Sabaleŭski Jury (also spelled Sobolewski; Сабалеўскі Юры), land surveyor, administrator, political leader. Sabaleŭski was born into the family of a railroad worker in the town of Stoŭpcy on April 24, 1889. He died in West Germany on December 26, 1957. Sabaleŭski studied in the town of Stoŭpcy and graduated from the Technical School in Kaunas. He began his professional career in Belarus as a land surveyor and had close contact with Belarusian peasants all over Belarus. He contributed numerous reports to the newspaper Naša Niva, reflecting the everyday life of the Belarusian countryside. Sabaleŭski was drafted during World War I and served on various fronts. After the February Revolution Sabaleŭski organized the Belarusian military and went to his native region to assist in organizing the Belarusian administration and the delegation to the All-Belarusian Congress, 1917. After the establishment of the Polish state, he lived in Western Belarus. He was elected to the Polish Sejm and served from 1922 to 1928. Sabaleŭski disagreed strongly with the Polish policies in Belarus, but was also a vocal critic of the activities of the Belarusian Hramada for its soft stand against Soviet influence. He was against any negotiations with the Soviet government. For a short period of time he emigrated from Poland to Germany, but soon returned to Poland. Sabaleŭski was arrested by the Soviets in 1939 and it was only the German-Soviet conflict in 1941 which saved Sabaleŭski from a long term in Siberia. Sabaleŭski was very active during World War II in organizing the Belarusian Self-Assistance Organization (Biełaruskaja Narodnaja Samapomač) and was the second Vice-president of the Belarusian Central Council. After the war Sabaleŭski lived in West Germany, then emigrated to the United States, and returned to West Germany in the mid-fifties. He wrote numerous articles on political topics, but became less active during the post-World War II years.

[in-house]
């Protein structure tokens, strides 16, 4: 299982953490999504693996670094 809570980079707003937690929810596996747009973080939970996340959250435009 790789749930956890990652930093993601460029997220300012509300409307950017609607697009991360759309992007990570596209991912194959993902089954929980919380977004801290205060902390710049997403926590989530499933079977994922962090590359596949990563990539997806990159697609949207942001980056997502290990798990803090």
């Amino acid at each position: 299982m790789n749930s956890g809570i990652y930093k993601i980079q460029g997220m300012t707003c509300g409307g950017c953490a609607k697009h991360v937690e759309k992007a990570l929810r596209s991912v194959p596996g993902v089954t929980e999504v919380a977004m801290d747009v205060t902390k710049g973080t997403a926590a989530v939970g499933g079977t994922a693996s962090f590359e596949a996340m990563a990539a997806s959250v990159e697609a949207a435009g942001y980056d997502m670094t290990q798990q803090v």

References: Biełaruski Kalandar, Vilna, 1923, p. 33; Novy Šlach, Miensk-Riga, no. 5(41), March 1944, p. 4; Biełaruskaje Słova, South River, N.J., no. 2(39), 1958.

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